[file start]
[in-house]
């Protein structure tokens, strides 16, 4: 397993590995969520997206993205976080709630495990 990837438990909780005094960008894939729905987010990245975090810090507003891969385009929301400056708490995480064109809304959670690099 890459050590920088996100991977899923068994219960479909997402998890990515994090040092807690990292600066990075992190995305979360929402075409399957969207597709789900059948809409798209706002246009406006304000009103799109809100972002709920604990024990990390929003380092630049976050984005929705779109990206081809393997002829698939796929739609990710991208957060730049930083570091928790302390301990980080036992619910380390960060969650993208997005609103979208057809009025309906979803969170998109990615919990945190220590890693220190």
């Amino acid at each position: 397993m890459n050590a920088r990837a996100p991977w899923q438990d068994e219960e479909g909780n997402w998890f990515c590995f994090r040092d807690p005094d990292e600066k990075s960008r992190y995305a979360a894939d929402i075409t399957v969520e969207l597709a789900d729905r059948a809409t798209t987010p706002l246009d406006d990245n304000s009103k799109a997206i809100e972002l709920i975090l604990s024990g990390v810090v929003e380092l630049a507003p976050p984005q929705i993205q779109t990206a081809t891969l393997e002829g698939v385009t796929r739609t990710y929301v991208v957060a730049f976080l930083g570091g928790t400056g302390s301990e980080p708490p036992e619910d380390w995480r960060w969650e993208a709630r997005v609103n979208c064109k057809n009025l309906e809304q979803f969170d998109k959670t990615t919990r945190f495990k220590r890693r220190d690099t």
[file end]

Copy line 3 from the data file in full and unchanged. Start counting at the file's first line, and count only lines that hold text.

């Amino acid at each position: 397993m890459n050590a920088r990837a996100p991977w899923q438990d068994e219960e479909g909780n997402w998890f990515c590995f994090r040092d807690p005094d990292e600066k990075s960008r992190y995305a979360a894939d929402i075409t399957v969520e969207l597709a789900d729905r059948a809409t798209t987010p706002l246009d406006d990245n304000s009103k799109a997206i809100e972002l709920i975090l604990s024990g990390v810090v929003e380092l630049a507003p976050p984005q929705i993205q779109t990206a081809t891969l393997e002829g698939v385009t796929r739609t990710y929301v991208v957060a730049f976080l930083g570091g928790t400056g302390s301990e980080p708490p036992e619910d380390w995480r960060w969650e993208a709630r997005v609103n979208c064109k057809n009025l309906e809304q979803f969170d998109k959670t990615t919990r945190f495990k220590r890693r220190d690099t």